There has been a multitude of brands coming to market, in all segments, but at the same time a lot of regions have previously been underdeveloped, so there has been room for professional brands to appear in the German-speaking markets, as they already have in places like the UK and US. We will also have to see what implications Covid-19 has on traveling behavior in future.


TI: So for operators, it’s a case of adapt as you go along, maybe?

PK: Definitely, and that is our approach here as well. For example, we are currently developing a short-stay room offer for Stay KooooK, which will help us with clients who may wish to mix business with leisure. To illustrate: we have a guest who is staying with us for a month while he or she works on a project, and they do not necessarily want to fly home every weekend. So they call their partner or family and say look, Bern is a super-nice city, why not come and visit for the weekend? And then they can book a room or a family room with us, which is double the size and also has a little bit more infrastructure for the kids. It’s about having the right room, the right product, to fit the needs of the guest at that exact time.


TI: You’ve shown this concept to the students doing the International Hotel Development and Finance specialization. Do you think having this sort of specialization will be useful to their prospects?

PK: 100% yes. I think it’s super valuable to see how the hotel development process works, and I saw this in the feedback we got from the students as well as in the conversations I had with them, and the questions they asked. This idea of thinking outside the box about the entire ‘value chain’ of an asset and what it means – that’s something I personally had to learn not at university but since I joined SV Hotel.

That said, there are only a handful of people who actually get to decide what’s happening on a development, so it’s also very important to get your operational years and time in, so that you can truly understand how hotels work from the inside. But I would say that the asset management and development side is an interesting and exciting goal to pursue, no question!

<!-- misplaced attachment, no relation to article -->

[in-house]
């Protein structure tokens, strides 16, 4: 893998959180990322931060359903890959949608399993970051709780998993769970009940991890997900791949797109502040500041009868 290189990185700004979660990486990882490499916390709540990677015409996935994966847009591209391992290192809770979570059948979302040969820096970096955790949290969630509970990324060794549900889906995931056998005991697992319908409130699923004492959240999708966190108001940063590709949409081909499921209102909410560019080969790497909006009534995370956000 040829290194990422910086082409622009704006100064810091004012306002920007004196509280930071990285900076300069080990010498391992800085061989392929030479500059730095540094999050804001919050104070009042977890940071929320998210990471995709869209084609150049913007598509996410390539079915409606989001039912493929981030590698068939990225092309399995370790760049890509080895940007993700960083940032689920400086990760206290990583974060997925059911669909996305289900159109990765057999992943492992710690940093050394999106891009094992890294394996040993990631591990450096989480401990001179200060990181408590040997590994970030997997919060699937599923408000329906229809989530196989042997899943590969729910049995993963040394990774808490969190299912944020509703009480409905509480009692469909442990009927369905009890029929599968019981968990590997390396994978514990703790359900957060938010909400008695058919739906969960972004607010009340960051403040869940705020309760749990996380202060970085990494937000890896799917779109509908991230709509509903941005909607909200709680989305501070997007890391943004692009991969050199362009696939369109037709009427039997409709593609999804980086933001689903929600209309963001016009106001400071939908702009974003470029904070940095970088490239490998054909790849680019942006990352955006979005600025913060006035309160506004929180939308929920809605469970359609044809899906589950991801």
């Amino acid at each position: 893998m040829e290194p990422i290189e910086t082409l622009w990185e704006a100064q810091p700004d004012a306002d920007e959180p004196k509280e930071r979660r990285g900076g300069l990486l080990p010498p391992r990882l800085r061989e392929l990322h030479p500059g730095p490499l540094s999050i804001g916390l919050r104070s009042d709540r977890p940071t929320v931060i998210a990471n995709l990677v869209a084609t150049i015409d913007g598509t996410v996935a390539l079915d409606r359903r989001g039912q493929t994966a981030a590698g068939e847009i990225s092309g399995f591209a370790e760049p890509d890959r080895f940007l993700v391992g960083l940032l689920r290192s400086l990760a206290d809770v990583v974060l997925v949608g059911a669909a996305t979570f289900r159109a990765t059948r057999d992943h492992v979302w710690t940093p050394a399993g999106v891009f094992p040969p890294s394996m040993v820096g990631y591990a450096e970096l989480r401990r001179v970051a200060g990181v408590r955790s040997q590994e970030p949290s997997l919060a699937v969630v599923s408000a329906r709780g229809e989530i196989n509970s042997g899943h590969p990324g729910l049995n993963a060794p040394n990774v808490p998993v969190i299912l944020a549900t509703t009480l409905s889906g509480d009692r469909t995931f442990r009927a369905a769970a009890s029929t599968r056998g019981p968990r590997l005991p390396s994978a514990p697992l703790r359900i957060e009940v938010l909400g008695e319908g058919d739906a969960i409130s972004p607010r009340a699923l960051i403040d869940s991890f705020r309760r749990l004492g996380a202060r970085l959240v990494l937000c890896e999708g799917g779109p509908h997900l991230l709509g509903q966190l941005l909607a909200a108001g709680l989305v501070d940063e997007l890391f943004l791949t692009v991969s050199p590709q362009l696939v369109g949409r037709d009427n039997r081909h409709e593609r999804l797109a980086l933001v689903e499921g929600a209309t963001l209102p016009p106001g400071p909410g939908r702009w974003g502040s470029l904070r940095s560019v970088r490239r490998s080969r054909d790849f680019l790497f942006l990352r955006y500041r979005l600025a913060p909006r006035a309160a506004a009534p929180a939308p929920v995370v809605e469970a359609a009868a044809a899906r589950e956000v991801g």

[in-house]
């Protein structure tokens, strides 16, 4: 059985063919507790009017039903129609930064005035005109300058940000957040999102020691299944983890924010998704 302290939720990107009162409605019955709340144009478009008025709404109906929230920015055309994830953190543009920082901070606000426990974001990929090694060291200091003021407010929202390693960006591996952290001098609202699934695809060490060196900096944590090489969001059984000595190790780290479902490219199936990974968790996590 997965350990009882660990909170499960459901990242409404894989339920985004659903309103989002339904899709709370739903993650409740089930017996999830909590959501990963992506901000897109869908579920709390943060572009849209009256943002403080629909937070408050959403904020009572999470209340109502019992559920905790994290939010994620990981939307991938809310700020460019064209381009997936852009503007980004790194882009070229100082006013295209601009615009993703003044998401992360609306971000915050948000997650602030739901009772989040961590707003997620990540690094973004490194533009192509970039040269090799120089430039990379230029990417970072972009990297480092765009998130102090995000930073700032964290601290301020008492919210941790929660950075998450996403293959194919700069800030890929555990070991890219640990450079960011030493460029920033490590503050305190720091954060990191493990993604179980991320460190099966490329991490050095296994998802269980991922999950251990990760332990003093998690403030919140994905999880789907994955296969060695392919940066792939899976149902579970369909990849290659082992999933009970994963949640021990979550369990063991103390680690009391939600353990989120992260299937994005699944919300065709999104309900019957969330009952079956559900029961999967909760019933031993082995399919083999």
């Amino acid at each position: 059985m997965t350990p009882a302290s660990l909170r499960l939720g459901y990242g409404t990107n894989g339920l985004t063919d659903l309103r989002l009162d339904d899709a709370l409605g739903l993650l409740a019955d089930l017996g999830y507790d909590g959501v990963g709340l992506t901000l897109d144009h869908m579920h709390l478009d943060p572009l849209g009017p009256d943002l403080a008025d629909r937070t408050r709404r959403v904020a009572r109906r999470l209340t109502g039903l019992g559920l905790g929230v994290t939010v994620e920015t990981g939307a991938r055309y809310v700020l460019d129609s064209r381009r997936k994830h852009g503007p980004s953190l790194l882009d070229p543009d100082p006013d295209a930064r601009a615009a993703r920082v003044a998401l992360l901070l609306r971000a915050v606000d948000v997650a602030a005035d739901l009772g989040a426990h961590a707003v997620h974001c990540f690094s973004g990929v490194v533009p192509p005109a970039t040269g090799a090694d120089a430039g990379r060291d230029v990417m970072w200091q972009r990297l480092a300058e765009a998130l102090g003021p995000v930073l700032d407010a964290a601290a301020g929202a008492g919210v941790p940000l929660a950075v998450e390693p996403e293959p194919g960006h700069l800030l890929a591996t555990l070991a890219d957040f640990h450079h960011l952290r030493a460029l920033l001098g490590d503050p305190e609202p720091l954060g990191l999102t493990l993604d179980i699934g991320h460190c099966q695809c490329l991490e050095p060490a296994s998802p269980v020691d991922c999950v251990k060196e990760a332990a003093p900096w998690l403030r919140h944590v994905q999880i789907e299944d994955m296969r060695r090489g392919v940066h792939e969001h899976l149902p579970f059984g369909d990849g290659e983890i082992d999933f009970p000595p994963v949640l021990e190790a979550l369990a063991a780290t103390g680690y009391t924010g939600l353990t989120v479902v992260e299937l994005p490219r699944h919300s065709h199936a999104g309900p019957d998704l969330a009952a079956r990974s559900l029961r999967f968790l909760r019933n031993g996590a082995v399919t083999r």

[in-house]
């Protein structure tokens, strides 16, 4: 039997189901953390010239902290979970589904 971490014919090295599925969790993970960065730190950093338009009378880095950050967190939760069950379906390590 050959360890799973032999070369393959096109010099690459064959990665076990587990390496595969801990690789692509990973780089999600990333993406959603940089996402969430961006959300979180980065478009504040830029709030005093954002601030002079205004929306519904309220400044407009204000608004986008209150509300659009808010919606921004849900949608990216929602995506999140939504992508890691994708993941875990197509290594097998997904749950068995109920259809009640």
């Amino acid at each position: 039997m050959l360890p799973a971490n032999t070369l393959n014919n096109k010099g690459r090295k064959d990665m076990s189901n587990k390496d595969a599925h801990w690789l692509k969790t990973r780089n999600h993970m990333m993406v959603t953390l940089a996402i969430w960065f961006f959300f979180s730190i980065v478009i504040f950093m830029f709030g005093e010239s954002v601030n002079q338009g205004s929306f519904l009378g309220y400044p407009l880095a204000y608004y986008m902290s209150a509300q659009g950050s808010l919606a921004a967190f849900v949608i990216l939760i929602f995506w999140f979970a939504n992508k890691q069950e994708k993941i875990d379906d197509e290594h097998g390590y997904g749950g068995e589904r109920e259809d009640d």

TI: Our semester 7 students have already completed a full year of internship by the time they reach this point in their studies. From your perspective, do internships help to understand the business better?

PK: Yes, I think that’s true. I’m not saying that every internship is amazing – hospitality work is often quite hard labor, with long hours. But it offers the opportunity of rising through the ranks quite quickly – it gives you an understanding and an empathy for the job that’s done by the people who work in the industry.

I believe this can also be key to thinking innovatively; to say OK, how can we streamline those processes? Where can we make a difference? Hospitality has perhaps been slow to adapt in the past, but the new generation can bring their viewpoint and further develop our industry. However, true creativity only comes after you’ve mastered your field. And that’s why I’m a big fan of people getting their hands dirty. You figure out what it is, see what is necessary, and then bring in your own innovative thoughts.


TI: You started as a trainee, did some operations, and now you have risen all the way up to project management. What would be your advice to Glion students preparing for their careers ahead?

PK: First of all, if they are getting their education at Glion, there’s a certain reputation that they’ll get within the industry – that comes from studying at one of the most respected hotel schools in the world. But this will only go so far. You also have to roll up your sleeves and deliver. People may think ‘oh you are privileged; you have no idea how to work’. Well, outperform them. Show them that you want to be a manager.

Also, take every opportunity you get. If someone offers you something, look at it and say ‘yes’. Just try it, and if it doesn’t fit, you can still quit and go. Another thing it’s important to remember is that a career is a marathon, not a sprint. It takes time. If you join an organization, you have to build a network. You have to get around; to understand people. You are not going to get a management position in six weeks. If you want to be taken seriously, you have to deliver. And if you want to lead, first you have to learn how to follow.


·To find out more about SV Hotel, visit the website (in German)

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Find out more about our Bachelor’s in International Hospitality Business, including the Practical Arts semester for which Paolo Basso is a Visiting Lecturer.